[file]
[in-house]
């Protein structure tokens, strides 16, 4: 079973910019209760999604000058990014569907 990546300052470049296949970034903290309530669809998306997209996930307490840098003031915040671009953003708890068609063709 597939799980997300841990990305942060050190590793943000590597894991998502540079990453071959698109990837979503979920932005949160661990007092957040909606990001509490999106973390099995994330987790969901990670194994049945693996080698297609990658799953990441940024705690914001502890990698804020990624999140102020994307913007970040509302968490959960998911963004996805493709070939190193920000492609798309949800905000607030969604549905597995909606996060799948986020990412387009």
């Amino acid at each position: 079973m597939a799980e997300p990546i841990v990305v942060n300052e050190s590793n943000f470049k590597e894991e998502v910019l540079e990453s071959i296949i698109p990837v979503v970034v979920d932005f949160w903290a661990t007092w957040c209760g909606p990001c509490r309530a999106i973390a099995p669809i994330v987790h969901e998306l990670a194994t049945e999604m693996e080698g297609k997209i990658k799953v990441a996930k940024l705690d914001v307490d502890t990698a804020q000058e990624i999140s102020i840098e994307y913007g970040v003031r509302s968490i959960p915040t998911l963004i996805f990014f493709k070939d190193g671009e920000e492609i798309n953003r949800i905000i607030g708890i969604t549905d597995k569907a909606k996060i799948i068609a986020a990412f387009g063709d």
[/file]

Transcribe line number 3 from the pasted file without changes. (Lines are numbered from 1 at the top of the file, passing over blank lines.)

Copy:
């Amino acid at each position: 079973m597939a799980e997300p990546i841990v990305v942060n300052e050190s590793n943000f470049k590597e894991e998502v910019l540079e990453s071959i296949i698109p990837v979503v970034v979920d932005f949160w903290a661990t007092w957040c209760g909606p990001c509490r309530a999106i973390a099995p669809i994330v987790h969901e998306l990670a194994t049945e999604m693996e080698g297609k997209i990658k799953v990441a996930k940024l705690d914001v307490d502890t990698a804020q000058e990624i999140s102020i840098e994307y913007g970040v003031r509302s968490i959960p915040t998911l963004i996805f990014f493709k070939d190193g671009e920000e492609i798309n953003r949800i905000i607030g708890i969604t549905d597995k569907a909606k996060i799948i068609a986020a990412f387009g063709d």